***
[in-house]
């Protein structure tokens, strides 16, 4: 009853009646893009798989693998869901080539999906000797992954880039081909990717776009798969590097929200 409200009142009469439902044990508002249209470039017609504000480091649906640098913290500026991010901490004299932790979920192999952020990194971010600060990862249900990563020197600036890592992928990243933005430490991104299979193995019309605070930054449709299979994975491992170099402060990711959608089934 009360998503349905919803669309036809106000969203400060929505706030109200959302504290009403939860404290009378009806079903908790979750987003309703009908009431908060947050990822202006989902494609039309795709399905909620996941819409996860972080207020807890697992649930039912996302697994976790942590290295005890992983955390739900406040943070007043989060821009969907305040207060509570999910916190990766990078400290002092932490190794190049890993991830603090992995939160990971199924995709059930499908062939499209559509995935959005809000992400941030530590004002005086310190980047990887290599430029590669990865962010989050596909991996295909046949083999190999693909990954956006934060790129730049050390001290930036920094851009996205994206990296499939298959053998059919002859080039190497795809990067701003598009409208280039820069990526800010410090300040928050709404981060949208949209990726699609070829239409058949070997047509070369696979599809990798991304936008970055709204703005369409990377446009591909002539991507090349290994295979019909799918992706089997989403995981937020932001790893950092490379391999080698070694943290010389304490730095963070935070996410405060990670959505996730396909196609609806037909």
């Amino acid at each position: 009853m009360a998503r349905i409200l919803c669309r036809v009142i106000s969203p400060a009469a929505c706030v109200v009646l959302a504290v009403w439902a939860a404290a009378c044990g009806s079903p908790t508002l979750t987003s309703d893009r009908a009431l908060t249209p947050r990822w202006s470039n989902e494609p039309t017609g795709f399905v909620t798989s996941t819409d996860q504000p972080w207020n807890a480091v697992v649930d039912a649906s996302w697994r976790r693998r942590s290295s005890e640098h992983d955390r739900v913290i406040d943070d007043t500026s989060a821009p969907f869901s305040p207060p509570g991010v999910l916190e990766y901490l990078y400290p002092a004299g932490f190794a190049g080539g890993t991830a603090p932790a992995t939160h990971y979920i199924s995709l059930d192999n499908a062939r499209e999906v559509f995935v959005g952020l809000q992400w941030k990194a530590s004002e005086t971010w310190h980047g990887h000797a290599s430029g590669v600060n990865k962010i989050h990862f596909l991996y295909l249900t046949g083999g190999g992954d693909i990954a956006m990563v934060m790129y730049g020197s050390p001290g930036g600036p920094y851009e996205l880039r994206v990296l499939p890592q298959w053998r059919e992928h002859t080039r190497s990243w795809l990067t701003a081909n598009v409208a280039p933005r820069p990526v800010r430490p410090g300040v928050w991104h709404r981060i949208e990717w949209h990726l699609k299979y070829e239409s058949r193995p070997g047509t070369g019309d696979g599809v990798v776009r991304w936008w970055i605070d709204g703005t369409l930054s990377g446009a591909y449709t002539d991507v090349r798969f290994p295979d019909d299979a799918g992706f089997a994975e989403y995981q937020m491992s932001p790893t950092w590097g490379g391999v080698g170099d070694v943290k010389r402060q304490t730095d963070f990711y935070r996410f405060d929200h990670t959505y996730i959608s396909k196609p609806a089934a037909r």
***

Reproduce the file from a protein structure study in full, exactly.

[in-house]
């Protein structure tokens, strides 16, 4: 009853009646893009798989693998869901080539999906000797992954880039081909990717776009798969590097929200 409200009142009469439902044990508002249209470039017609504000480091649906640098913290500026991010901490004299932790979920192999952020990194971010600060990862249900990563020197600036890592992928990243933005430490991104299979193995019309605070930054449709299979994975491992170099402060990711959608089934 009360998503349905919803669309036809106000969203400060929505706030109200959302504290009403939860404290009378009806079903908790979750987003309703009908009431908060947050990822202006989902494609039309795709399905909620996941819409996860972080207020807890697992649930039912996302697994976790942590290295005890992983955390739900406040943070007043989060821009969907305040207060509570999910916190990766990078400290002092932490190794190049890993991830603090992995939160990971199924995709059930499908062939499209559509995935959005809000992400941030530590004002005086310190980047990887290599430029590669990865962010989050596909991996295909046949083999190999693909990954956006934060790129730049050390001290930036920094851009996205994206990296499939298959053998059919002859080039190497795809990067701003598009409208280039820069990526800010410090300040928050709404981060949208949209990726699609070829239409058949070997047509070369696979599809990798991304936008970055709204703005369409990377446009591909002539991507090349290994295979019909799918992706089997989403995981937020932001790893950092490379391999080698070694943290010389304490730095963070935070996410405060990670959505996730396909196609609806037909």
């Amino acid at each position: 009853m009360a998503r349905i409200l919803c669309r036809v009142i106000s969203p400060a009469a929505c706030v109200v009646l959302a504290v009403w439902a939860a404290a009378c044990g009806s079903p908790t508002l979750t987003s309703d893009r009908a009431l908060t249209p947050r990822w202006s470039n989902e494609p039309t017609g795709f399905v909620t798989s996941t819409d996860q504000p972080w207020n807890a480091v697992v649930d039912a649906s996302w697994r976790r693998r942590s290295s005890e640098h992983d955390r739900v913290i406040d943070d007043t500026s989060a821009p969907f869901s305040p207060p509570g991010v999910l916190e990766y901490l990078y400290p002092a004299g932490f190794a190049g080539g890993t991830a603090p932790a992995t939160h990971y979920i199924s995709l059930d192999n499908a062939r499209e999906v559509f995935v959005g952020l809000q992400w941030k990194a530590s004002e005086t971010w310190h980047g990887h000797a290599s430029g590669v600060n990865k962010i989050h990862f596909l991996y295909l249900t046949g083999g190999g992954d693909i990954a956006m990563v934060m790129y730049g020197s050390p001290g930036g600036p920094y851009e996205l880039r994206v990296l499939p890592q298959w053998r059919e992928h002859t080039r190497s990243w795809l990067t701003a081909n598009v409208a280039p933005r820069p990526v800010r430490p410090g300040v928050w991104h709404r981060i949208e990717w949209h990726l699609k299979y070829e239409s058949r193995p070997g047509t070369g019309d696979g599809v990798v776009r991304w936008w970055i605070d709204g703005t369409l930054s990377g446009a591909y449709t002539d991507v090349r798969f290994p295979d019909d299979a799918g992706f089997a994975e989403y995981q937020m491992s932001p790893t950092w590097g490379g391999v080698g170099d070694v943290k010389r402060q304490t730095d963070f990711y935070r996410f405060d929200h990670t959505y996730i959608s396909k196609p609806a089934a037909r």